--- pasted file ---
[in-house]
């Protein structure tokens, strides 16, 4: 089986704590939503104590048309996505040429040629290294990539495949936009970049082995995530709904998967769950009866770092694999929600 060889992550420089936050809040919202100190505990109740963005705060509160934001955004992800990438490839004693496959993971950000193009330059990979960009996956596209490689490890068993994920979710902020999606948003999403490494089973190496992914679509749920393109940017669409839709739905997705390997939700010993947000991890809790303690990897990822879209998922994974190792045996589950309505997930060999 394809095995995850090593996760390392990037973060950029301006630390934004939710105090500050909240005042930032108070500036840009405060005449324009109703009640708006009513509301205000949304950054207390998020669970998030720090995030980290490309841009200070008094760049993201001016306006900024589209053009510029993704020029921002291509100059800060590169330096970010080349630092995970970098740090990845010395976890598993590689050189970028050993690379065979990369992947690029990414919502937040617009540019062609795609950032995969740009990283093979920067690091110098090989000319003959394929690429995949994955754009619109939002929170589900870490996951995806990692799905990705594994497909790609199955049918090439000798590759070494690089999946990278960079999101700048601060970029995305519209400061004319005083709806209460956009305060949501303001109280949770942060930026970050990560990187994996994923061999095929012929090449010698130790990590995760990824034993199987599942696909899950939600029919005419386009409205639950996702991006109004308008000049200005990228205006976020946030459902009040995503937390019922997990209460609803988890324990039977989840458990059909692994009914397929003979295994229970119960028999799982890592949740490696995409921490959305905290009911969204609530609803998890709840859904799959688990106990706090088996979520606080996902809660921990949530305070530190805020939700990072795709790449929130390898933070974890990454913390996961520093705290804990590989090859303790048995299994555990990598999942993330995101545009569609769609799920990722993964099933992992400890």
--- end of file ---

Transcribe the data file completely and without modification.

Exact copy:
[in-house]
């Protein structure tokens, strides 16, 4: 089986704590939503104590048309996505040429040629290294990539495949936009970049082995995530709904998967769950009866770092694999929600 060889992550420089936050809040919202100190505990109740963005705060509160934001955004992800990438490839004693496959993971950000193009330059990979960009996956596209490689490890068993994920979710902020999606948003999403490494089973190496992914679509749920393109940017669409839709739905997705390997939700010993947000991890809790303690990897990822879209998922994974190792045996589950309505997930060999 394809095995995850090593996760390392990037973060950029301006630390934004939710105090500050909240005042930032108070500036840009405060005449324009109703009640708006009513509301205000949304950054207390998020669970998030720090995030980290490309841009200070008094760049993201001016306006900024589209053009510029993704020029921002291509100059800060590169330096970010080349630092995970970098740090990845010395976890598993590689050189970028050993690379065979990369992947690029990414919502937040617009540019062609795609950032995969740009990283093979920067690091110098090989000319003959394929690429995949994955754009619109939002929170589900870490996951995806990692799905990705594994497909790609199955049918090439000798590759070494690089999946990278960079999101700048601060970029995305519209400061004319005083709806209460956009305060949501303001109280949770942060930026970050990560990187994996994923061999095929012929090449010698130790990590995760990824034993199987599942696909899950939600029919005419386009409205639950996702991006109004308008000049200005990228205006976020946030459902009040995503937390019922997990209460609803988890324990039977989840458990059909692994009914397929003979295994229970119960028999799982890592949740490696995409921490959305905290009911969204609530609803998890709840859904799959688990106990706090088996979520606080996902809660921990949530305070530190805020939700990072795709790449929130390898933070974890990454913390996961520093705290804990590989090859303790048995299994555990990598999942993330995101545009569609769609799920990722993964099933992992400890």